Title: Understanding and improving continuous integration and delivery practice using data from the wild
Abstract: Continuous Integration (CI) and Delivery (CD) have been claimed to introduce several benefits in software development, including high software quality reliability, and faster release cycles. However, recent work pointed out challenges, barriers and bad practices characterizing its adoption. This happens especially because many developers are not adequately experiences with the practices, or with the related technology. This talk will outline recent work (by ourselves and by others) aimed at characterizing the CI/CD process from different perspectives. First, the talk will provide an overview of various kinds of anti-patterns related to the CI/CD adoption. Then, it will go more in detail of how certain practices, such as static analysis, testing or code reviews are followed in the context of CI/CD. Last, but not least, the talk will overview approaches to help developers improving their CI/CD practice, also outlining open challenges in this area, and future research directions
Bio: Massimiliano Di Penta is a full professor at the University of Sannio, Italy. His research interests include software maintenance and evolution, mining software repositories, empirical software engineering, search-based software engineering, and software testing. He is an author of over 260 papers that appeared in international journals, conferences, and workshops. He has received several awards for research and service, including four ACM SIGSOFT Distinguished paper awards. According to a recent article that appeared in the JSS journal, he was considered the second-most productive expert researcher in the software engineering area for the period 2010-2017. He serves and has served in the organizing and program committees of more than 100 conferences, including ICSE, FSE, ASE, and ICSME. He will be program co-chair of ESEC/FSE 2021 and of ICSE 2023. He is co-editor in chief of the Journal of Software: Evolution and Processes edited by Wiley, editorial board member of ACM Transactions on Software Engineering and Methodology and Empirical Software Engineering Journal edited by Springer, and has served the editorial board of the IEEE Transactions on Software Engineering.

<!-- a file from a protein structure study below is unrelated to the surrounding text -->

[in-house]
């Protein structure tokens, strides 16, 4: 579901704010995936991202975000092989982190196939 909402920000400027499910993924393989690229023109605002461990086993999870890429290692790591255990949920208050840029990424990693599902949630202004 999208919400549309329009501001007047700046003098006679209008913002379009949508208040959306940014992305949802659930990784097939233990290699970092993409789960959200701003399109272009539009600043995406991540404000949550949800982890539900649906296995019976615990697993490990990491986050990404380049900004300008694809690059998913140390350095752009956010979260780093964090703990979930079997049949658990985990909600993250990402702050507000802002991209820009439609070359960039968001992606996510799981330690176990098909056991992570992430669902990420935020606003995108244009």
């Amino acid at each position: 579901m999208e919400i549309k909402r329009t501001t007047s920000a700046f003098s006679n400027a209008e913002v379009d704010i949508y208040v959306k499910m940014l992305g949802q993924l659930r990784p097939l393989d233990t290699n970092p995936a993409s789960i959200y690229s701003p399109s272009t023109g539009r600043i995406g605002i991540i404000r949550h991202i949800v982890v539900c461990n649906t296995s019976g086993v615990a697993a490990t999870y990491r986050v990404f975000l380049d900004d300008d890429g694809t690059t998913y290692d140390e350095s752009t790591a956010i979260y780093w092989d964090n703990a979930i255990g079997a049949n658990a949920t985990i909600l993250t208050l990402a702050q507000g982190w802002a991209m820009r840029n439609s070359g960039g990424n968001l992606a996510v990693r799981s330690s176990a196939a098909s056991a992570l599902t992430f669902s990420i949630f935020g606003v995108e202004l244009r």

Title: Formal System Design and Verification: A Perspective
Abstract: I will give a perspective on rigorous design and verification, by reflecting on some design and verification efforts I have worked on with my collaborators over the years. I will recall our experiences using (1) SLAM and Static Driver Verifier: A program verifier applied to check if Windows drivers satisfy safety properties, (2) P: A design language for asynchrony, used to model and do code-generation for asynchronous systems, (3) Trusted Cloud: a system for confidential computing in Azure, and (4) HDEF: a system for heterogeneous extraction of entities from heterogeneous data by combining program synthesis and machine learning. I will draw lessons learned from these experiences both from foundational and practical perspectives.
Bio: Sriram Rajamani is Distinguished Scientist and Managing Director of Microsoft Research India. Sriram is an ACM fellow, INAE fellow, and winner of the Computer Aided Verification Award. His work has impacted both academic and industrial practice in software verification, design and cloud security. He is currently working on combining program synthesis and machine learning.